Automated E-mail Messaging as a Tool for Improving Quit Rates in an Internet Smoking Cessation Intervention
- Affiliations of the authors: Department of Medicine, University of California, La Jolla, CA (LL); Veterans Affairs San Diego Healthcare System, San Diego, CA (LL, AB); Department of Psychiatry, University of California, San Francisco, CA (RFM, JEP); San Francisco General Hospital, San Francisco, CA (RFM)
- Correspondence and reprints: Leslie A. Lenert, MD, HSRD Section, MC 111N1, VA San Diego Healthcare System, 3350 La Jolla Village Drive, San Diego, CA, 92161; e-mail: < >
- Received 23 September 2003
- Accepted 3 March 2004
Objective The aim of this study was to determine whether an automated e-mail messaging system that sent individually timed educational messages (ITEMs) increased the effectiveness of an Internet smoking cessation intervention.
Design Using two consecutive series of participants, the authors compared two Web-based self-help style smoking cessation interventions: a single-point-in-time educational intervention and an enhanced intervention that also sent ITEMs timed to participants' quit efforts. Outcomes were compared in 199 participants receiving the one-time intervention and 286 receiving ITEMs.
Measurements Demographic factors, number of cigarettes smoked, nicotine addiction, depressive symptoms, and confidence in ability to quit were measured at entry. Twenty-four–hour quit attempts and seven-day point-prevalence of abstinence (nonrespondents assumed to smoke) were measured 30 days after each subject's self-selected quit date.
Results The one-time and ITEMs groups differed in some demographics and some relapse risk factors but not in factors associated with 30-day quit rates. ITEMs appeared to increase the rate at which individuals set quit dates (97% vs. 91%, p = 0.005) and, among the respondents to follow-up questionnaires (n = 145), the rate of reported 24-hour quit efforts (83% vs. 54%, p = 0.001). The 30-day intent-to-treat quit rates were higher in the ITEMs group: 7.5% vs. 13.6%, p = 0.035. In multivariate analyses controlling for differences between groups, receiving ITEMs was associated with an increase in the odds ratio for quitting of 2.6 (95% confidence interval = 1.3–5.3).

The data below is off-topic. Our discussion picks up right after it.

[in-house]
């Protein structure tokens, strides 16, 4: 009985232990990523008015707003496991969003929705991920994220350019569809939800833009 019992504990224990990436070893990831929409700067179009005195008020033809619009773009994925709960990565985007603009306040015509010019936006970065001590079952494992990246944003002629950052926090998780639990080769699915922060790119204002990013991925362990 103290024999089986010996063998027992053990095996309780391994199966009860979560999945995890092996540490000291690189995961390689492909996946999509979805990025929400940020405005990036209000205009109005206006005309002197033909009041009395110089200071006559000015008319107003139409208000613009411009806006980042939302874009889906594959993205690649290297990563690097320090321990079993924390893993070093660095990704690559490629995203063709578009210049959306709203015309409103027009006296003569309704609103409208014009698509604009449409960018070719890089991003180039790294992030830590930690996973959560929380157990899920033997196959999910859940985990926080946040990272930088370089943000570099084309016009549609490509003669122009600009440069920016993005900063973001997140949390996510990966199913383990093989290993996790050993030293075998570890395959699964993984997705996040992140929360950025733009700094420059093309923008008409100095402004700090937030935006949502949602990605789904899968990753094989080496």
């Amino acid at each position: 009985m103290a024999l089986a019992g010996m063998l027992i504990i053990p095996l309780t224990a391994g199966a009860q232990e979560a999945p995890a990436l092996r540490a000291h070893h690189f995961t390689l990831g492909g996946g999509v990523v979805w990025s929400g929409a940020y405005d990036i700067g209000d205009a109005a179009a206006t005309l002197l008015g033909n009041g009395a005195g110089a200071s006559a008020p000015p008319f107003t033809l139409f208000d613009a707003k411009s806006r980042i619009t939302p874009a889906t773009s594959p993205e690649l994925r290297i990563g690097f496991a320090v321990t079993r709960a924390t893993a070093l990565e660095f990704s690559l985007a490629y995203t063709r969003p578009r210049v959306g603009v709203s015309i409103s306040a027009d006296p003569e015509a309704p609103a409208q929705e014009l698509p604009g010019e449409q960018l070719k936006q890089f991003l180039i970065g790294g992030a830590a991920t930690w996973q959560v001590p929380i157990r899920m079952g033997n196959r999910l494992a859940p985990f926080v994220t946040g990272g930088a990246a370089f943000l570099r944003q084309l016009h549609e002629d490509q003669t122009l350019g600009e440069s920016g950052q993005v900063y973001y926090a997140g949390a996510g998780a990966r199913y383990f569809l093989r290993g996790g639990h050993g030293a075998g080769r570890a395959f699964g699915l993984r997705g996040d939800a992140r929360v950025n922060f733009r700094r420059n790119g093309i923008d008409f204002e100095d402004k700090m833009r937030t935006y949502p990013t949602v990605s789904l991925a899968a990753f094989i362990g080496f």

Conclusion ITEMs sent on strategic days in smokers' quit efforts enhanced early success with smoking cessation relative to a single-point-in-time Web intervention. The effect appears to be mediated by ITEMs' causing smokers to plan and undertake quit efforts more frequently.
Supported by grants 7RT-0057 and 10RT-0326 from the Tobacco Related Disease Research Program of the University of California (Ricardo F. Muñoz, Primary Investigator). Dr. Muñoz is supported through the University of California, San Francisco/San Francisco General Hospital Latino Mental Health Research Program, which is funded by the University of California Committee on Latino Research. The authors thank the members of the programming and development team, including Aditya Bansod, Dawna Perkins, and Jacquie Parry, who helped design the e-mail messaging system, and members of the team that developed the online educational content, including Eliseo Pérez-Stable, Jacqueline Stoddard, and Carlos Penilla.